Butch Jones The Latest To Bash 'Saban Rule'

Created on Feb. 23, 2014 4:59 AM EST

If you thought there was down time between national signing day and the beginning of spring practice, think again.  

The 'Saban Rule,' as South Carolina dubbed the proposal to force offenses to wait to snap the ball at least 10 seconds into the play clock, has caught the sport by surprise.  

With many coaches sounding off on the rule in displeasure, it was Butch Jones' turn Friday.  

“I think it’s the equivalent of telling a basketball team you can’t full-court press,” Jones said, according to the Knoxville News Sentinel. “If we want to talk about the overall health, then let’s start limiting blitzes. You talk about protecting players (and) you give the defense more time to disguise, disrupt the quarterback?”  

Jones, the second-year UT head coach, touched on the 'Saban Rule' on Nashville's 104.5 The Zone.

“I don’t think it comes down to our overall health of our game. I think it comes down to each coach’s personal preference,” he said. “Everything we do is to err on the side of player safety. We need to talk about the punt return and the kickoff return and the kickoff, not how fast we’re going on offense. So obviously I’m not for that (rule change)."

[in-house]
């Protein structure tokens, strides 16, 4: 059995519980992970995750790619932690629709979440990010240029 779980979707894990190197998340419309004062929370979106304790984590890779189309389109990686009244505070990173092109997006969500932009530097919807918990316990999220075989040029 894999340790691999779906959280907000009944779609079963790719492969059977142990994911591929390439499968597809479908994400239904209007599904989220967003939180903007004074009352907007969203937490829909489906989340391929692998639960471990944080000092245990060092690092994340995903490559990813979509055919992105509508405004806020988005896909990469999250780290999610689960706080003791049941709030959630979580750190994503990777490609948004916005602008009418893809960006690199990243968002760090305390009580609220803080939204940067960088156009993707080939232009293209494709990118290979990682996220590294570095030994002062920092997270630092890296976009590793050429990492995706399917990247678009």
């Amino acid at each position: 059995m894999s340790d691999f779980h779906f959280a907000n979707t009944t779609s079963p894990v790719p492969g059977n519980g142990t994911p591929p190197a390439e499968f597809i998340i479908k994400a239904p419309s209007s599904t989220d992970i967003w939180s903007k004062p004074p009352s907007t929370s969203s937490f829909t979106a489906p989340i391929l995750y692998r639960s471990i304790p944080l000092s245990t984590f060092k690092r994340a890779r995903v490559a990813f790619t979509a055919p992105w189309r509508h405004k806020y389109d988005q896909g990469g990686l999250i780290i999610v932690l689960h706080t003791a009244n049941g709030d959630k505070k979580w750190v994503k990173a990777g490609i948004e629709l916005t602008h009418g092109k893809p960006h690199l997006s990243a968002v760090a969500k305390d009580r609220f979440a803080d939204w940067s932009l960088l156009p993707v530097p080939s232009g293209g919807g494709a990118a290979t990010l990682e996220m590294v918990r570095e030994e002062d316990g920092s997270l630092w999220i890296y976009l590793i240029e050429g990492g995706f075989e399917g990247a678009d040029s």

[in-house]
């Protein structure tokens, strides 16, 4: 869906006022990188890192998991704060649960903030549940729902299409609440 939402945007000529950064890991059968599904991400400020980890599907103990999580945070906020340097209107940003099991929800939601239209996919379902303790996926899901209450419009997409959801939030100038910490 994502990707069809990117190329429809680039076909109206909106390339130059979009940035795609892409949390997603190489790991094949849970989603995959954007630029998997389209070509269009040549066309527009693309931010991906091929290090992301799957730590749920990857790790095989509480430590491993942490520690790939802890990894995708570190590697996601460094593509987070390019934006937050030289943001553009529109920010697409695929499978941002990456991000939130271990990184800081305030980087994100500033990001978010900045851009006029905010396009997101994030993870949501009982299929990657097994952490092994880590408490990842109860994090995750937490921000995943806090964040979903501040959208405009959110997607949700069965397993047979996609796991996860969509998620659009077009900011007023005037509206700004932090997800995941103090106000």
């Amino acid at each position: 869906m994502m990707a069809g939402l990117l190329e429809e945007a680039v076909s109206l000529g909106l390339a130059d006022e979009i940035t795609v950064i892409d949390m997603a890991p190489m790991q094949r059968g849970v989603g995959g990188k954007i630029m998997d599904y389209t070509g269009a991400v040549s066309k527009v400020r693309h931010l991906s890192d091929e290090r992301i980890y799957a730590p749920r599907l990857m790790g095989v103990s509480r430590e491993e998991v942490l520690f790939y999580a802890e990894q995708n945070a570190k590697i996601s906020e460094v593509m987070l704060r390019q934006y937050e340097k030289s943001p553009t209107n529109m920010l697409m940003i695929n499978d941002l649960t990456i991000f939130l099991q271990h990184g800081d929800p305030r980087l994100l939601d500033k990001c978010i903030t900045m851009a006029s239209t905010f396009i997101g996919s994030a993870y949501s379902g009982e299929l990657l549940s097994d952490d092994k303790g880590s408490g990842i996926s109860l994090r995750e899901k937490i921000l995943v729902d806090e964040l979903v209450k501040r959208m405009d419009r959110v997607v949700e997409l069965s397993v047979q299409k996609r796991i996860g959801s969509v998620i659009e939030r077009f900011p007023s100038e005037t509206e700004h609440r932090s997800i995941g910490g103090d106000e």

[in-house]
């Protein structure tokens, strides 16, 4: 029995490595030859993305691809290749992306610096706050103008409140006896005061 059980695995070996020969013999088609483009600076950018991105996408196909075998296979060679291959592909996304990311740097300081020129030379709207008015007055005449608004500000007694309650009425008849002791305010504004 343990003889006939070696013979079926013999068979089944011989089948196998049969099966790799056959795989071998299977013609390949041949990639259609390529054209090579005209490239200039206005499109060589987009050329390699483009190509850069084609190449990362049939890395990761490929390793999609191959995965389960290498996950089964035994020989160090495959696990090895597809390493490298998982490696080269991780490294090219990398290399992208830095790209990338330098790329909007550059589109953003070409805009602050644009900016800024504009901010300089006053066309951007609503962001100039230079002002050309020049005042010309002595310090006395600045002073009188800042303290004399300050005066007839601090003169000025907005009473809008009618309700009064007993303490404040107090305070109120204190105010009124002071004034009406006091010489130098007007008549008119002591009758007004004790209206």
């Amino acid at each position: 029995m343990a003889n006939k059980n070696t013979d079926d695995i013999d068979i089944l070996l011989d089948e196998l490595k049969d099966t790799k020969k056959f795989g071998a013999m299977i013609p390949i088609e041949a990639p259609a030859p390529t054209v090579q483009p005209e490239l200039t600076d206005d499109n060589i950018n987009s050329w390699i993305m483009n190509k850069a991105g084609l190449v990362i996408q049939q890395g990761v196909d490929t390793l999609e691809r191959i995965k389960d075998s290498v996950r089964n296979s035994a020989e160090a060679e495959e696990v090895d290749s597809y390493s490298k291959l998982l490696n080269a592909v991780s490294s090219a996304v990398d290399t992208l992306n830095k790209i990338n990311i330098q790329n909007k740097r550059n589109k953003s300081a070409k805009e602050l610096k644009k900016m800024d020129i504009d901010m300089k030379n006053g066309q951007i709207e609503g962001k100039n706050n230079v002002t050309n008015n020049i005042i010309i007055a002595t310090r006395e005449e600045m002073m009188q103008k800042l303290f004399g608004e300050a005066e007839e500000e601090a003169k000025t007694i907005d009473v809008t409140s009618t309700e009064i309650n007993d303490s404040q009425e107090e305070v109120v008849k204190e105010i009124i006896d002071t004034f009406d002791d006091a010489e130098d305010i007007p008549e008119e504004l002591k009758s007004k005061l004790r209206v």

The proposed rule by the NCAA Football Rules Committee will be voted upon March 6, if the proposal even reaches to that point. With the amount of displeasure coming from college coaches and the lack of evidence to support player safety as an underlining ideal to change the game, the proposal may not even come to a vote.  

Many coaches feel waiting 10 seconds to snap the ball is not the answer, especially after the NCAA has created a 12th regular season game and a four-team playoff.  

“I really look forward to really seeing what type of evidence there is in terms of making the game safer. I’m all for (making the game safer). But I don’t think that’s the avenue to do that,” Jones said to the radio station.  

The committee said research shows even hurry-up, no-huddle offenses rarely snap the ball within 10 seconds after the play clock begins, which to some underlines the validity of the proposal request.

Until March 6, expect coaches to continue to sound off in the media about the rule.

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